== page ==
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Study Methodology Prevents Interpretation of Findings in Workers Involved in Gulf Oil Spill Cleanup Activities

      We read with interest a recent report by D'Andrea and Reddy
      • D'Andrea M.A.
      • Reddy G.K.
      Health consequence among subjects involved in Gulf oil spill clean-up activities.
      describing differences in hematologic and hepatic blood profiles among a cohort of workers involved in Gulf oil spill cleanup activities relative to an unexposed cohort. They report that cleanup workers had lower average levels of platelets, blood urea nitrogen, and creatinine, and higher levels of hemoglobin, hematocrit, alkaline phosphatase, aspartate aminotransferase, and alanine aminotransferase. The authors also postulate that “the oil spill exposure appears to play a role in the development of hematologic and hepatic toxicity.” The relation of these findings to exposures associated with cleanup activities cannot be interpreted given the current study design, lack of exposure history, and laboratory analysis.
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      Linked Article

      • Health Consequences among Subjects Involved in Gulf Oil Spill Clean-up Activities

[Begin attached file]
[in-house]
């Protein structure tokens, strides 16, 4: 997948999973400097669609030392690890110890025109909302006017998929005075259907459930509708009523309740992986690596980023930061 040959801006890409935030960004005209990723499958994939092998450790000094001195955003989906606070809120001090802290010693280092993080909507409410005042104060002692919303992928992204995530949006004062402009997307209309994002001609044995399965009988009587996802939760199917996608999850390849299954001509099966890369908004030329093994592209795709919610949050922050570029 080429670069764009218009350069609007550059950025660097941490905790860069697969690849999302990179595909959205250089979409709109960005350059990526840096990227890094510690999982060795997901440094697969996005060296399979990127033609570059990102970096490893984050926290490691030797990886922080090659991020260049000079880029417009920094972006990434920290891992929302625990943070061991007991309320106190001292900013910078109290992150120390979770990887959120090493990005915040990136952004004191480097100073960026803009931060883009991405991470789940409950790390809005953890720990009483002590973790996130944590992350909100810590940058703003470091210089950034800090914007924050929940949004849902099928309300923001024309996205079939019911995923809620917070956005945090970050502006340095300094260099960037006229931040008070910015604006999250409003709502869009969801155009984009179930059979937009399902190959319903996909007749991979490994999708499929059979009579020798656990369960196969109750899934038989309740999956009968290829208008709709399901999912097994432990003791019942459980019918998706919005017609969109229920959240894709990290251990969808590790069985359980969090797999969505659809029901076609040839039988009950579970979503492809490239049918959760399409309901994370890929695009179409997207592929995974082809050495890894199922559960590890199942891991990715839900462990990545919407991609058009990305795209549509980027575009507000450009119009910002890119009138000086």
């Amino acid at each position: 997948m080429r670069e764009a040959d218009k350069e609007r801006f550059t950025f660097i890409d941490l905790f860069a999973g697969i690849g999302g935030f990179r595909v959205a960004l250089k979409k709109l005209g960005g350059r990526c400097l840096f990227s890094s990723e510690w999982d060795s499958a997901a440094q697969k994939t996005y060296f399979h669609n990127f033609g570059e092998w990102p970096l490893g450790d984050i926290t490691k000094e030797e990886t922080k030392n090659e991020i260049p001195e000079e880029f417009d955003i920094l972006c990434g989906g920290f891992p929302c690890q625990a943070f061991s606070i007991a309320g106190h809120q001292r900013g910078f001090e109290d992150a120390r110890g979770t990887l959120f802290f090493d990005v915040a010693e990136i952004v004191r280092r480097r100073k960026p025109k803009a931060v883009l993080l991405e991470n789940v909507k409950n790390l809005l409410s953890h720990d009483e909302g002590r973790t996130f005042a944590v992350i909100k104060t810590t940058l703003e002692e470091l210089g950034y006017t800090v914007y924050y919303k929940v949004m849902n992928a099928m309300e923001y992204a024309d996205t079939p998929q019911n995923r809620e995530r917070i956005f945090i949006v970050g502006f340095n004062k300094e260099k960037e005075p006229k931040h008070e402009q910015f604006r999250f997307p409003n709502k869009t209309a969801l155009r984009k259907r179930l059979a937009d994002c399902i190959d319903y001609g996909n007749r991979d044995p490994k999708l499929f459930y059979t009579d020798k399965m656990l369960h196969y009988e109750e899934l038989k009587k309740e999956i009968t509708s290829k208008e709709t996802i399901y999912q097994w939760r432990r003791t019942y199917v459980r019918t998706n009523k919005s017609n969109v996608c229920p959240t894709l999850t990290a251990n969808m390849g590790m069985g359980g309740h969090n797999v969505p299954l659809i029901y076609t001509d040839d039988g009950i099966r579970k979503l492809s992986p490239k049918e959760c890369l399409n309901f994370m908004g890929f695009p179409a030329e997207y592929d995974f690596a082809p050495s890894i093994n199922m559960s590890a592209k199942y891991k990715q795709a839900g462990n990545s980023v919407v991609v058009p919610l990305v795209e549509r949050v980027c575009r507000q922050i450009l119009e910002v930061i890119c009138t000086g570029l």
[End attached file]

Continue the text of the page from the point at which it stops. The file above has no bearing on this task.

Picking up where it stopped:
The American Journal of MedicineVol. 126Issue 11
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          Oil spills are known to affect human health through the exposure of inherent hazardous chemicals such as para-phenols and volatile benzene. This study assessed the adverse health effects of the Gulf oil spill exposure in subjects participating in the clean-up activity along the coast of Louisiana.
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      • The Reply
        The American Journal of MedicineVol. 127Issue 9
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          We appreciate Piacentino et al for their interest in our recent article about the health consequences among subjects involved in Gulf oil spill cleanup activities published in The American Journal of Medicine.1 We strongly disagree with their opinion about the findings of our published study. This is a retrospective analysis, which is not based on epidemiological analysis, as Piacentino et al have attempted to argue, using several uncontrollable compounding factors. Unlike prospective clinical studies, retrospective studies are limited to the existing data that have been recorded for reasons other than research.
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